I've had some mixed experiences here. I love the nostalgia behind it, and there are definitely some great dishes, but I feel like it's pretty dirty over all.

Is this to be expected from places in Chinatown? Yes, but I think this might cross my threshold surprisingly enough and at least I can say I've been more than once. 

Nicola  W

I've just been for a meal at the Nom Wah Tea Parlour and I was very disappointed. The food was mediocre and the waiter was surly. The restroom was a disgrace - the washbasin looked like it had never been cleaned and there was a puddle on the floor. I would never recommend this restaurant!

Peter T

Dim sum ordered directly, inexpensively and always served hot, fresh and delicious NEVER off a cart where it gets cold, could be the second or third time around, and servers couldn't care less. With Nom Wah,
the customer comes first. Don't know how the other places stay open the way they treat their diners.

Kai L

Really?!  I lost all of a lot respect for Time Out's restaurant guide when I see Nom Wah is ranked #1.  It's an Americanized tourist destination with pretentious dim sum "authenticity".  Any serious dim sum fan would not consider Nom Wah's dim sum good quality.  Simply because it tries really hard to replicate an old school ambiance doesn't necessarily make its food good or authentic.  If you want a tourist trap experience, yes, Nom Wah has a lot to offer, but otherwise, many of the other restaurant on the list serve much better dim sum than Nom Wah.    

Chloe W

I've been searching for the perfect NYC dim sum place and Nom Wah is it.  It's history and legacy aside, the food was delicious (I was served the largest and freshest egg roll that I have EVER seen) and I can't wait to go back.  I recommend going in a group so you can try multiple dishes.  The Chinese Broccoli in Oyster Sauce was cooked to perfection - most other restaurants keep the bitter flavor in the stalks, but Nom Wah cooks them through so you don't waste anything.  I wish I had the capacity to eat more dumplings while I was there, but I guess I should respect my body's limits.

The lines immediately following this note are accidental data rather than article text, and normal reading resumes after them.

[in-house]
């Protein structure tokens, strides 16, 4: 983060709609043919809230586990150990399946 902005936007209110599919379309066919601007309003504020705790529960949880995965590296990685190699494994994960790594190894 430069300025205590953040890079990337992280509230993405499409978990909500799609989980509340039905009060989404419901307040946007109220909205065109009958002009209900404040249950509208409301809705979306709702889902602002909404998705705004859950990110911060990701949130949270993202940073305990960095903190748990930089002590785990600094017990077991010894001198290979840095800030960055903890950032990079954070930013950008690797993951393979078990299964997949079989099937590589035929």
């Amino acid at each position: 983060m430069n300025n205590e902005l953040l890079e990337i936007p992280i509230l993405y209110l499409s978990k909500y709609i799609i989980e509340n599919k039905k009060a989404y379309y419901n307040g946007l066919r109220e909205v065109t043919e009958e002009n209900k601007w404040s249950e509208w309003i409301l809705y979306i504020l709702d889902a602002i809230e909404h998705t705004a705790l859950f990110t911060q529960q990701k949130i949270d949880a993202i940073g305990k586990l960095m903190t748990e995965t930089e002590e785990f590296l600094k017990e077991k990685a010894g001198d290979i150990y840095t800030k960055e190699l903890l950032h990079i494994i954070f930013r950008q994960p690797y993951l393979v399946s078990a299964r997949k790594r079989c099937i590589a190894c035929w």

The strongest recommendation I have for eating at Nom Wah is ordering tea for the table.  Even if you don't like tea, it's part of the experience and really makes you appreciate where you are and what you're eating.  The white tea was a great pre-meal drink, and it was also a great cap to the meal.

david c

You guys in Time Out definitely know nothing about dim sum.  The quality of the food is good, but in terms of the flavor and nuances or originality of great dim sum is clearly lacking.  It is ok to good at best.    Seem like you are judging the food base on the ambiance or the history of the place.  On any particular day, if you walk in to the restaurant you will find tourist with their guide book speaking in any language other than chinese.  There are many superior dim sum with greater diversity in Brooklyn and Queens.  To me, the best dim sum in north america are in Toronto and Vancouver.

Wei Shi

the food here is undoubtedly great and when you get a dim sum craving at night when most places have stopped serving it, it's nice that nom wah has dim sum on its menu all day. the interior is cozy and charming compared to nearby banquet style dim sum joints. it's on a tiny, crooked street in historic chinatown that makes you feel like you're in a noir film. it's a little overpriced but never disappoints.

Bart M

I went to Nom Wah based on others recommendations. Although the selection of dim sum was diverse, what I was served was decidedly mediocre. My benchmark for dim sum is admittedly a restaurant not in New York City, but compared to my favorite, this place only rates one star.


Nom Wah is the OG. Dim sum done the right way for nearly a century. I often take friends here when they're visiting from out of town, because navigating the streets of Chinatown to find a rundown looking Cantonese place on one of the most historic streets in the city would definitely qualify as a "cool" experience.

But Nom Wah doesn't rest on its laurels, instead continuing to pump out awesome eats time after time. If you're new to dim sum, don't worry. You can't go wrong ordering almost anything on the menu. But do yourself a favor and make sure that includes pork buns, shrimp sui mai, and some pan fried dumplings. I know soup dumplings are all the rage nowadays, but you're better off getting the ones at Joe's down the block.

0 of 3 found helpful

i'm glad to say i made sure to hit this spot before some ING banker got his yuppie hands on it. i saw the real thing, a time warp to another time and place. now it's probably just riding on its name. oh well! in all fairness though, i have only walked by it since its obvious remodeling, but even so, seeing a menu that looked like it hadn't had anything new on it in decades was part of its charm. this place's connection to the past has definitely been broken. i have to give it a rating so i'm simply going to give it a neutral three stars